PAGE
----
Borknagar – Urd: Gritty, Earthy, Epic
The first thing that popped in my mind upon listening to Borknagar’s newly released Urd was “where the hell has this Borknagar been for the past few albums?”. The last album by them that I truly enjoyed in its entirety was 2001’s fierce astral black metal masterpiece Empiricism, it was a precision blending of sharp, blackened riffs, thoughtful clean vocal melodies, and the strong keyboard driven atmospherics that have become their trademark. But the follow up albums seemed to forget the recipe to this formula; 2004’s Epic was a spotty affair, and 2010’s Universal was… I hate to say it, somewhat boring – barring a few songs that had some semblance of memorability. The stopgap all acoustic album, 2006’s Origins, was an interesting idea, and I so wanted to enjoy its execution, but sadly I found it lacking in strong songwriting and melodies. It seemed throughout this period that the band was inclined towards inheriting the proggy soundscapes of vocalist Vintersorg’s solo albums (of which I am a fan), but were unable to reconcile them with their traditionally earthy black metal foundations, often resulting in songs with overblown keyboard weirdness, lack of memorable melodies, and songwriting that wandered all over the place and could not keep its focus.
What Borknagar has done with Urd then, is a thorough addressing of all those deficiencies. This is a stunningly great record, devoid of filler tracks, and containing the most emotive and powerful songwriting of the band’s career to date. The keys here are in their efforts to refine and simplify their songwriting, as well as using a light touch when it comes to keyboard and studio engineered atmospherics. There seems to be a conscious effort to create strong, memorable melodies and revisit them in creative ways throughout the song without having to fall back on a standard verse-chorus-verse format — in a way they work more as motifs than hooks. In keeping with the title of the album, the sound here is grounded in a grittier, earthier style that seems more conducive in invoking imagery of the natural world. I always respected the band’s interest in cosmology, physics, and all other things science — but after four albums in a row of it, and its corresponding influence on their sound at the time, a change was direly needed. The stronger emphasis on clean vocals here is unexpected, but its the distribution of vocal talent throughout the record that is a greater surprise, as its not just the Mr. V show anymore but what appears to be a full on divvying up of the lead vocal duties between Vintersorg, ICS Vortex, and Lars Nedland, all of whom have a particular distinction to their vocal character.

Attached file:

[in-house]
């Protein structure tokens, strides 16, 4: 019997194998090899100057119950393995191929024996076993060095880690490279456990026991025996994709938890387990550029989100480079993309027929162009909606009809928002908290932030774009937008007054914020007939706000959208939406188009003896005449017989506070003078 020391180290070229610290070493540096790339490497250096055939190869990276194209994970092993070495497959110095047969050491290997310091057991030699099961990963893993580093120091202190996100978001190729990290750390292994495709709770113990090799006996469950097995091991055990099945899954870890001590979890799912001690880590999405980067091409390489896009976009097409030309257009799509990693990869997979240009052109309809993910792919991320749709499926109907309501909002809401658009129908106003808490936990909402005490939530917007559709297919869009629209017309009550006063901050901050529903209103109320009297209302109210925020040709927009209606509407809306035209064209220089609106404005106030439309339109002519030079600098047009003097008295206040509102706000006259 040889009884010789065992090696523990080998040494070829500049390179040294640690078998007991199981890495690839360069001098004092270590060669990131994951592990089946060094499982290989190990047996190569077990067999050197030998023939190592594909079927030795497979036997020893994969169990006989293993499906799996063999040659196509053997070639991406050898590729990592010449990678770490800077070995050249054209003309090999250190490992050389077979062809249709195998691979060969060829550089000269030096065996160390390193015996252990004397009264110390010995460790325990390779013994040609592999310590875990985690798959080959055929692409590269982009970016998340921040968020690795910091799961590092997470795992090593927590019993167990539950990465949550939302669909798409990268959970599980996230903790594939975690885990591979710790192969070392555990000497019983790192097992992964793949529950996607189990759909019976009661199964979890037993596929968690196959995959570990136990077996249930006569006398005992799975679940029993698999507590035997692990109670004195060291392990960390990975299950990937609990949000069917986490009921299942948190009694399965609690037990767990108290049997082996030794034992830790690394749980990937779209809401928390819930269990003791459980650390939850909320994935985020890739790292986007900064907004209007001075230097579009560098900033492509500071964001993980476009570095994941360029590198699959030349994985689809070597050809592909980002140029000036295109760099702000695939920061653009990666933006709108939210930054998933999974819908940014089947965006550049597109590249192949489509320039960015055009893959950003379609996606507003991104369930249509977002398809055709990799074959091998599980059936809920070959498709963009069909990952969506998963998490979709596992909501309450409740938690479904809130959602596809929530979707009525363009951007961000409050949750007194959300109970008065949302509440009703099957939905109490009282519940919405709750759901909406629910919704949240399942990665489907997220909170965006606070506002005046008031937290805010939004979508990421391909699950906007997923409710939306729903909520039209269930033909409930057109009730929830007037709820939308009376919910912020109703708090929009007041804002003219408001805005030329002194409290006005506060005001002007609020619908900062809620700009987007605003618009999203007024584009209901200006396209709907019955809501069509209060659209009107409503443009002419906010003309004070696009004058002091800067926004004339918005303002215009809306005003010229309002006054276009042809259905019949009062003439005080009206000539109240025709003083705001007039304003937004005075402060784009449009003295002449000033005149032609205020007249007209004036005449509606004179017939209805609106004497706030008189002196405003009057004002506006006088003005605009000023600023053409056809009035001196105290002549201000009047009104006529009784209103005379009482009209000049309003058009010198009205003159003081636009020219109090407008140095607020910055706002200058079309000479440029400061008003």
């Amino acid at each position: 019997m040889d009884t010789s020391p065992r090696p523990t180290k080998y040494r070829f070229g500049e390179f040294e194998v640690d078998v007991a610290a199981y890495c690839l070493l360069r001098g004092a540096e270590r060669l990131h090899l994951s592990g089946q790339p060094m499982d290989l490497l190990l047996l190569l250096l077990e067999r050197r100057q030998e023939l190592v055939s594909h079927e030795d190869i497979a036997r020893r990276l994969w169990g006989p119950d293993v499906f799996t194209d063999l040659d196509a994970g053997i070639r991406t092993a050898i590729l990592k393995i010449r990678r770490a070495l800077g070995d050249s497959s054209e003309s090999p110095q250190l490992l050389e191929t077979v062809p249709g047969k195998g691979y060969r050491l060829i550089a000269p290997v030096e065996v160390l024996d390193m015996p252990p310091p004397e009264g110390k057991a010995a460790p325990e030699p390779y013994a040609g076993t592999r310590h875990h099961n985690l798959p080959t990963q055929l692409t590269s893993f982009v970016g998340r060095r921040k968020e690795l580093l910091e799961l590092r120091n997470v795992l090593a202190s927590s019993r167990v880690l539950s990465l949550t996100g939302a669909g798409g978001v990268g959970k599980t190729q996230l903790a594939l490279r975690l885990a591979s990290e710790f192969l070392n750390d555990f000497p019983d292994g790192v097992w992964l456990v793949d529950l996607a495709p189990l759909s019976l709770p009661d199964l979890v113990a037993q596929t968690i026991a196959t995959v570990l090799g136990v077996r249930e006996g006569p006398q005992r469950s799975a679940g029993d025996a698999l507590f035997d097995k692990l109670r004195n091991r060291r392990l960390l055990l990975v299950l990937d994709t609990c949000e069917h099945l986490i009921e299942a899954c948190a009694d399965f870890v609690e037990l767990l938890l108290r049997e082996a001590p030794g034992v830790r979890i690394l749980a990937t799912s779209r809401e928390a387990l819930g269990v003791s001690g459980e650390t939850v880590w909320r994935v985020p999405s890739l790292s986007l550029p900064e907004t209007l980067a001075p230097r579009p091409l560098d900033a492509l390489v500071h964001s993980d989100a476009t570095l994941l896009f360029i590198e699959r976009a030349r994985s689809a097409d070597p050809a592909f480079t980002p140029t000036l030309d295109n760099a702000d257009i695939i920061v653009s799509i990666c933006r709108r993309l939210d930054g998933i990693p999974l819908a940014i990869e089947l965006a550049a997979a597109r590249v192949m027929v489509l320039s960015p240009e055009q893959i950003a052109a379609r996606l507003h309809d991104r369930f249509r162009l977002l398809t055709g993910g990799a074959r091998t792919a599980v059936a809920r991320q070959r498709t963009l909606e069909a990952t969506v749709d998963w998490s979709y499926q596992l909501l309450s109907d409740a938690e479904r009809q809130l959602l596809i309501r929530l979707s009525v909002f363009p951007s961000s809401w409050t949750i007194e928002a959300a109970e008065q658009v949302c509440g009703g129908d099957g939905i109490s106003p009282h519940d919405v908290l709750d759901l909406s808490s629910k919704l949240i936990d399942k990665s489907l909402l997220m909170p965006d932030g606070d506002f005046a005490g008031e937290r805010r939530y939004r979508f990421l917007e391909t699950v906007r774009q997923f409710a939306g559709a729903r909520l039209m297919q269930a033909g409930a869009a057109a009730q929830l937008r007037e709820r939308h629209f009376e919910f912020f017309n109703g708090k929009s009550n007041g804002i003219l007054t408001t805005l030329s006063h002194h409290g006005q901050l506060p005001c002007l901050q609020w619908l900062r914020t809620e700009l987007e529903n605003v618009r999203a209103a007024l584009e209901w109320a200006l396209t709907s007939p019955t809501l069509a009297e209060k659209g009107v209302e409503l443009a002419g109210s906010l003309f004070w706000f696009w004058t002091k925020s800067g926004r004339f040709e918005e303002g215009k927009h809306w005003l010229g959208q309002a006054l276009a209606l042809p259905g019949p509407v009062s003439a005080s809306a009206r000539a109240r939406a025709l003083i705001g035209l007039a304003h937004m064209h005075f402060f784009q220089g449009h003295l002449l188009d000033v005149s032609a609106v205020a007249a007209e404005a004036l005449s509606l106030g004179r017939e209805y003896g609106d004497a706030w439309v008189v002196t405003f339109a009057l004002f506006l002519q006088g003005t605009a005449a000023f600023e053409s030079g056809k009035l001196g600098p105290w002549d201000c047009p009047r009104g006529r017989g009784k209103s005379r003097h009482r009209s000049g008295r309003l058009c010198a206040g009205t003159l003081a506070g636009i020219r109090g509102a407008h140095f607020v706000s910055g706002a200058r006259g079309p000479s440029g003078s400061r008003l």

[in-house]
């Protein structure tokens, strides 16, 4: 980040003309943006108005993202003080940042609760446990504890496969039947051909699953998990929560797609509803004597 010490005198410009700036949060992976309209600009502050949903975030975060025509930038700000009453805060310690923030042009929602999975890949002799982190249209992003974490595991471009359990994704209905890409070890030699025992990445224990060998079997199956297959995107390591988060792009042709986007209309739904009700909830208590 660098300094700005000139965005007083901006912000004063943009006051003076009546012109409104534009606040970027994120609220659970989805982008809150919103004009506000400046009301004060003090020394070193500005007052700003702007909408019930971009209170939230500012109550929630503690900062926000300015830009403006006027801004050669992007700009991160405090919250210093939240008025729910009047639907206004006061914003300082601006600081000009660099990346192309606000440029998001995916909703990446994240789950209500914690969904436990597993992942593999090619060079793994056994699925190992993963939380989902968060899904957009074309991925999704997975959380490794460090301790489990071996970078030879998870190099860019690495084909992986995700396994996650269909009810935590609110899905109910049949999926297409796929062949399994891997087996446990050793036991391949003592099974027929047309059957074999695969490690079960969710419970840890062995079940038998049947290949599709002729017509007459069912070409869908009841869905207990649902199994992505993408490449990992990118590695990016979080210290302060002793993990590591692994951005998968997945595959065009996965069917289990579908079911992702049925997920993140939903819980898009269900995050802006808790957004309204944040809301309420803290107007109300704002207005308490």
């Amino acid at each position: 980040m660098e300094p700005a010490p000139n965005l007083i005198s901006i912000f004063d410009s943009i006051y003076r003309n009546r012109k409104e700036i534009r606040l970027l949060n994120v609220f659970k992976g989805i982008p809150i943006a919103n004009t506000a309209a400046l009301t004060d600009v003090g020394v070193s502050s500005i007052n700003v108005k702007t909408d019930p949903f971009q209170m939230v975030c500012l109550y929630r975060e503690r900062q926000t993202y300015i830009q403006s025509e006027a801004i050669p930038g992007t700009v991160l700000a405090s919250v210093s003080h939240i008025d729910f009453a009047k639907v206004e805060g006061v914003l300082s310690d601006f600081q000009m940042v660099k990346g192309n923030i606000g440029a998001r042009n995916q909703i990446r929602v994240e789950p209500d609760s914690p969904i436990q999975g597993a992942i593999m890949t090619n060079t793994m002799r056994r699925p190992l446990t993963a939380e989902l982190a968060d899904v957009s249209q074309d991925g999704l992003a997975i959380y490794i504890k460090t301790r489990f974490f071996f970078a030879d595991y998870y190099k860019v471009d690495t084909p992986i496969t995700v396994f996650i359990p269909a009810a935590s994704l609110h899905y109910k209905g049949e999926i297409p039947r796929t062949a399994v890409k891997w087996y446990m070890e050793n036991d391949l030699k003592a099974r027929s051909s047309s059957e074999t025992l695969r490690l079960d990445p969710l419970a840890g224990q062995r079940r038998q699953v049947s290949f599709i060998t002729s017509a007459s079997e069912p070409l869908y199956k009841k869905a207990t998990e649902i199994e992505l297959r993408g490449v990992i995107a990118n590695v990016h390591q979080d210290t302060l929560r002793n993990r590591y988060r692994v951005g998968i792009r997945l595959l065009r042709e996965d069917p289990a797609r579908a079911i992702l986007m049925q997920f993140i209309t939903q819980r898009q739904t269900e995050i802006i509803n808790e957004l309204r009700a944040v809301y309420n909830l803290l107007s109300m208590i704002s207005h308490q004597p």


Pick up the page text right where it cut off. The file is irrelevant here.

There is nary a dip in momentum from start to finish, and the band should be commended for good decisions in track sequencing. There are a few highlights that stand above the rest however, beginning with “Roots”, one of the heaviest tracks on offer and perhaps the catchiest. The brief shift away from its fantastic chorus to launch into the epic of rush of speed metal drumming and classic tremolo sweeping riffs laid under chanting vocals at the 2:45 mark is so damn compelling you’ll find yourself rewinding to it over and over again. The epic on the album (not only in length) is the complex “The Winter Eclipse”, which juxtaposes crushingly heavy riffs and searing harsh-grim vocals by Vintersorg against all three vocalists joining in with clean vocal harmonization on the chorus. The absolute standout however has to be “The Earthling”, where the initial slow tempos and ethereal chanting give way to a furious blast of black metal fury that alternates with almost swinging guitar melodies — this all works its way up to a grand, sweeping finish at the 5:59 mark that is such a satisfyingly climactic payoff, its no wonder they decided to only include this part once and as a finale at that (I feel a lesser band would have employed it as a chorus).
This is the biggest surprise of the year so far, and a strong contender for album of the year. I’m happy I’m enjoying this so much and not ho-huming about it like the past few albums. Welcome back Borknagar.